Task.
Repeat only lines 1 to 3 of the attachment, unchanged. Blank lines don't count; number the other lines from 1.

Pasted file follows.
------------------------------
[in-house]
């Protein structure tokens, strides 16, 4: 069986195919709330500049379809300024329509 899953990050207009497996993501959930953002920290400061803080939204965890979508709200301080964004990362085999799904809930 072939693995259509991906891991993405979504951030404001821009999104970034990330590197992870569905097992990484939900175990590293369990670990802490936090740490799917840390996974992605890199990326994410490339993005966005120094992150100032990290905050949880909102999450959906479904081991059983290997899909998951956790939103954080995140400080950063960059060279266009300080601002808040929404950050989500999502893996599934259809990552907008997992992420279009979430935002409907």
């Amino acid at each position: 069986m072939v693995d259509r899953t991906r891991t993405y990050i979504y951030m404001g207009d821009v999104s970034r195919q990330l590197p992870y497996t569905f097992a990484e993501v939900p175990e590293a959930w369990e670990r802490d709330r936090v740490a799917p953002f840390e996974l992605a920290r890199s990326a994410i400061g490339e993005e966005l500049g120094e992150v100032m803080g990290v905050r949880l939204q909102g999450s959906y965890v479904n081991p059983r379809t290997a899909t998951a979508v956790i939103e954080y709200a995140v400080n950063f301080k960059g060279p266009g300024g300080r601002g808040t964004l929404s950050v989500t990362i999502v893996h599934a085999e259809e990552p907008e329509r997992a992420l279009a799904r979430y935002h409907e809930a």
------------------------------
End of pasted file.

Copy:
[in-house]
């Protein structure tokens, strides 16, 4: 069986195919709330500049379809300024329509 899953990050207009497996993501959930953002920290400061803080939204965890979508709200301080964004990362085999799904809930 072939693995259509991906891991993405979504951030404001821009999104970034990330590197992870569905097992990484939900175990590293369990670990802490936090740490799917840390996974992605890199990326994410490339993005966005120094992150100032990290905050949880909102999450959906479904081991059983290997899909998951956790939103954080995140400080950063960059060279266009300080601002808040929404950050989500999502893996599934259809990552907008997992992420279009979430935002409907």
């Amino acid at each position: 069986m072939v693995d259509r899953t991906r891991t993405y990050i979504y951030m404001g207009d821009v999104s970034r195919q990330l590197p992870y497996t569905f097992a990484e993501v939900p175990e590293a959930w369990e670990r802490d709330r936090v740490a799917p953002f840390e996974l992605a920290r890199s990326a994410i400061g490339e993005e966005l500049g120094e992150v100032m803080g990290v905050r949880l939204q909102g999450s959906y965890v479904n081991p059983r379809t290997a899909t998951a979508v956790i939103e954080y709200a995140v400080n950063f301080k960059g060279p266009g300024g300080r601002g808040t964004l929404s950050v989500t990362i999502v893996h599934a085999e259809e990552p907008e329509r997992a992420l279009a799904r979430y935002h409907e809930a």